Pedestrian and bicyclist crashes with hybrid electric vehicles
Some two million hybrid electric vehicles (HEVs) have been sold in the United States since commercial production began in 1999. Among the advantages typically mentioned are that hybrids are cleaner, more energy-efficient and quieter. However, one of these apparent benefits carries with it potential risks for other road users, who are accustomed to an environment dominated by louder combustion-engine vehicles (CEVs).
A 2009 National Highway Traffic Safety Administration report, “Incidence of Pedestrian and Bicyclist Crashes by Hybrid Electric Passenger Vehicles” (PDF), investigated HEV accidents that involved pedestrians and cyclists. Analyzing more than 550,000 crashes across 12 states between 2000 and 2007, the study compared accidents to better understand the relative risks of HEVs and CEVs to pedestrians and cyclists on American roads.
The study’s findings include:
- For the 8,387 HEVs and 559,703 CEVs studied, a total of 77 and 3,578 pedestrians were involved in crashes with HEVs and CEVs, respectively. A total of 48 HEVs and 1,862 CEVs were involved in crashes with bicyclists.
- For accidents where a vehicle was slowing or stopping, backing up, entering or leaving a parking space (when the sound difference between HEVs and CEVs is most pronounced), HEVs were twice as likely to be involved in a pedestrian crash than CEVs.
- For crashes involving cyclists or pedestrians, there was a higher incident rate for HEVs than CEVs when a vehicle was turning a corner. But there was no statistically significant difference between the types of vehicles when they were driving straight.
Tags: bicycling, bicycle, bikes, cars, safety
Read the study-related Washington Post article titled "Auto Safety Bill Would Require 'Alert Sounds' for Quiet Hybrid, Electric Cars."
- Reporter's use of the study: Evaluate what the reporter chose to include and exclude from the study. Would the audience have acquired a clear understanding of the study's findings and limits from this article?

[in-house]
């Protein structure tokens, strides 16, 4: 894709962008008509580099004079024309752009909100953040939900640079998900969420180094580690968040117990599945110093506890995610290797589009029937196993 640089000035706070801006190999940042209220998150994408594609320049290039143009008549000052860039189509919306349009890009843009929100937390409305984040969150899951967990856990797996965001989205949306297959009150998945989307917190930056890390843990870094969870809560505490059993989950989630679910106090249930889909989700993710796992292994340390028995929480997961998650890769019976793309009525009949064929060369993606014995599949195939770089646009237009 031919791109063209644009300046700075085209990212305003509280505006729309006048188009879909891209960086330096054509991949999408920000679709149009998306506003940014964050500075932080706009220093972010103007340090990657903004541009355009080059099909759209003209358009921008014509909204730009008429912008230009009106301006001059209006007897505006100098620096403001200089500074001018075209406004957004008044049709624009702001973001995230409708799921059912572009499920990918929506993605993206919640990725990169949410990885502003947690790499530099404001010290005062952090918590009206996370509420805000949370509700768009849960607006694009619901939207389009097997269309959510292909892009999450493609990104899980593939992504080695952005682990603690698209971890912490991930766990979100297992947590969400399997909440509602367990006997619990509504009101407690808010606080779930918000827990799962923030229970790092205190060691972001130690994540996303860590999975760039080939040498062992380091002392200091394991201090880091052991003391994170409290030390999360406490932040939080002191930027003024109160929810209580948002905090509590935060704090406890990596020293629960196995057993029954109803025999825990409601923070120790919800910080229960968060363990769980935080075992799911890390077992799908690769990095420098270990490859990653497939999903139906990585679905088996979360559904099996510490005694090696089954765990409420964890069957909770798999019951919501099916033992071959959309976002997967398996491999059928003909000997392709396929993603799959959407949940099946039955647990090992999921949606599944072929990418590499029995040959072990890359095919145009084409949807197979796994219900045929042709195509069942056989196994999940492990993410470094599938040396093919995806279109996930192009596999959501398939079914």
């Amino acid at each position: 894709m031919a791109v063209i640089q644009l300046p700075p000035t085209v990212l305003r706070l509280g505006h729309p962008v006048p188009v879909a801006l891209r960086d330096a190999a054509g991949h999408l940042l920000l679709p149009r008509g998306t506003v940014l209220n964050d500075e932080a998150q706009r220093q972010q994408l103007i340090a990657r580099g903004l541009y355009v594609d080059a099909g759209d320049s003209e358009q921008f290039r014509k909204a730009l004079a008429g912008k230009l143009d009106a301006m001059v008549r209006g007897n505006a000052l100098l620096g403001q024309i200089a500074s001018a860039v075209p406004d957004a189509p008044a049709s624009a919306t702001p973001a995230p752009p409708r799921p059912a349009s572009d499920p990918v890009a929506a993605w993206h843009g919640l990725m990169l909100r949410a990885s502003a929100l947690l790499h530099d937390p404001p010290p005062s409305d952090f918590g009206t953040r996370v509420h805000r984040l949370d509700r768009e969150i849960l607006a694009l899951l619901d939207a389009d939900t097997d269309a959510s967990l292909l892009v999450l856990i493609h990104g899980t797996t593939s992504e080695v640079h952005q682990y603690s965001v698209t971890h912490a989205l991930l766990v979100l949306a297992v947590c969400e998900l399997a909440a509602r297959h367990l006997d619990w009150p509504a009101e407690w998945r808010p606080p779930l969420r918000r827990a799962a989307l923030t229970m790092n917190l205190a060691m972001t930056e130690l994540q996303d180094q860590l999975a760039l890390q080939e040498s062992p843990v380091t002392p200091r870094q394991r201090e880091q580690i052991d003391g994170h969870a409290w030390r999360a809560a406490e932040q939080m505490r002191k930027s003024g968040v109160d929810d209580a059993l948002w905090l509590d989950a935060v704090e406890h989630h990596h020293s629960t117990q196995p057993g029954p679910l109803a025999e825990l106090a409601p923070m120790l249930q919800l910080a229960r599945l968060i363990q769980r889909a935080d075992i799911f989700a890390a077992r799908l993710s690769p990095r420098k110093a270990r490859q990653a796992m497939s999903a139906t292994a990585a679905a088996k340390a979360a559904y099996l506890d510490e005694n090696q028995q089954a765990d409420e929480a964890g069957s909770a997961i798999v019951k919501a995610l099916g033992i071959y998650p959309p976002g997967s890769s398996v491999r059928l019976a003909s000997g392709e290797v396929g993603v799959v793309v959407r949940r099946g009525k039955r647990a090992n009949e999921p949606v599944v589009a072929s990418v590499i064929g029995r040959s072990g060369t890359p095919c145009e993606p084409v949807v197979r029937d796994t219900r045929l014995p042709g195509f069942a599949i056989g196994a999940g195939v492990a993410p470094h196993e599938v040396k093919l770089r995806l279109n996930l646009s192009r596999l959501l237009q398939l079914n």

- Reporter's use of other material: Assess the material in the article that is not derived from the study. (for example: Does the reporter place the study in the context of other research and to what effect? Does the reporter include reactions to the study from other researchers or interested parties [e.g., political groups business leaders, or community members] and are their credentials or possible biases made clear?)
Read the full study titled "Incidence of Pedestrian and Bicyclist Crashes by Hybrid Electric Passenger Vehicles" (PDF).
- Summarize the study in fewer than 40 words.
- Express the study's key term(s) in language a lay audience can understand.
- Evaluate the study's limitations. (For example: Do the results conflict with those of other reliable studies? Are there weaknesses in the study's data or research design?)
- Write a lead (or headline or nut graph) based on the study.
- Spend 60 minutes exploring the issue by accessing sources of information other than the study. Write a lead (or headline or nut graph) based on the study but informed by the new information. Does the new information significantly change what one would write based on the study alone?
- Interview two sources with a stake in or knowledge of the issue. Be prepared to provide them with a short summary of the study in order to get their response to it. Write a 400-word article about the study incorporating material from the interviews.
- Spend additional time exploring the issue and then write a 1,200-word background article, focusing on major aspects of the issue.